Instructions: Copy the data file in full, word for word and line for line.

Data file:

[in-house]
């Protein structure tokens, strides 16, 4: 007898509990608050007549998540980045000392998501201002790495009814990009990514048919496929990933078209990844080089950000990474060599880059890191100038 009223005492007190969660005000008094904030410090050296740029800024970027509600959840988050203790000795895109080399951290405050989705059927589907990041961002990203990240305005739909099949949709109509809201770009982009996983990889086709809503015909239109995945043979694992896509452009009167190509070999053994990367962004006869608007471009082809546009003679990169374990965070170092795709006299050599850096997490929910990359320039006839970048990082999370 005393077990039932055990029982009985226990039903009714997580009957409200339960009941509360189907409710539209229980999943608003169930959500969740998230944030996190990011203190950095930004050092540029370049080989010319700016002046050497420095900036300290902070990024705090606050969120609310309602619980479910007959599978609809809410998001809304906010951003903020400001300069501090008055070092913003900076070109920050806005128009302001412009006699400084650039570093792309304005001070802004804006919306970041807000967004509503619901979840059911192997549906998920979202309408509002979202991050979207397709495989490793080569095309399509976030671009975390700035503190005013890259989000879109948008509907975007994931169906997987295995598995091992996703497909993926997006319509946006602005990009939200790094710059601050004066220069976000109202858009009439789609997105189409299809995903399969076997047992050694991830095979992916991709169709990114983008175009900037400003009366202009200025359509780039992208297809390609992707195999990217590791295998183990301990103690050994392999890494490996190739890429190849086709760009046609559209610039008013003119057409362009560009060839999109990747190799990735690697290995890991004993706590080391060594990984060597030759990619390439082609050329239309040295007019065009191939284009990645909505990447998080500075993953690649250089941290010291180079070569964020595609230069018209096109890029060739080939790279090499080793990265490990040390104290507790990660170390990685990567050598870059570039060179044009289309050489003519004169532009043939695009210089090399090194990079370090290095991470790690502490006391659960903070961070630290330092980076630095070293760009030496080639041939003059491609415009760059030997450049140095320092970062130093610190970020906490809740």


[in-house]
């Protein structure tokens, strides 16, 4: 007898509990608050007549998540980045000392998501201002790495009814990009990514048919496929990933078209990844080089950000990474060599880059890191100038 009223005492007190969660005000008094904030410090050296740029800024970027509600959840988050203790000795895109080399951290405050989705059927589907990041961002990203990240305005739909099949949709109509809201770009982009996983990889086709809503015909239109995945043979694992896509452009009167190509070999053994990367962004006869608007471009082809546009003679990169374990965070170092795709006299050599850096997490929910990359320039006839970048990082999370 005393077990039932055990029982009985226990039903009714997580009957409200339960009941509360189907409710539209229980999943608003169930959500969740998230944030996190990011203190950095930004050092540029370049080989010319700016002046050497420095900036300290902070990024705090606050969120609310309602619980479910007959599978609809809410998001809304906010951003903020400001300069501090008055070092913003900076070109920050806005128009302001412009006699400084650039570093792309304005001070802004804006919306970041807000967004509503619901979840059911192997549906998920979202309408509002979202991050979207397709495989490793080569095309399509976030671009975390700035503190005013890259989000879109948008509907975007994931169906997987295995598995091992996703497909993926997006319509946006602005990009939200790094710059601050004066220069976000109202858009009439789609997105189409299809995903399969076997047992050694991830095979992916991709169709990114983008175009900037400003009366202009200025359509780039992208297809390609992707195999990217590791295998183990301990103690050994392999890494490996190739890429190849086709760009046609559209610039008013003119057409362009560009060839999109990747190799990735690697290995890991004993706590080391060594990984060597030759990619390439082609050329239309040295007019065009191939284009990645909505990447998080500075993953690649250089941290010291180079070569964020595609230069018209096109890029060739080939790279090499080793990265490990040390104290507790990660170390990685990567050598870059570039060179044009289309050489003519004169532009043939695009210089090399090194990079370090290095991470790690502490006391659960903070961070630290330092980076630095070293760009030496080639041939003059491609415009760059030997450049140095320092970062130093610190970020906490809740």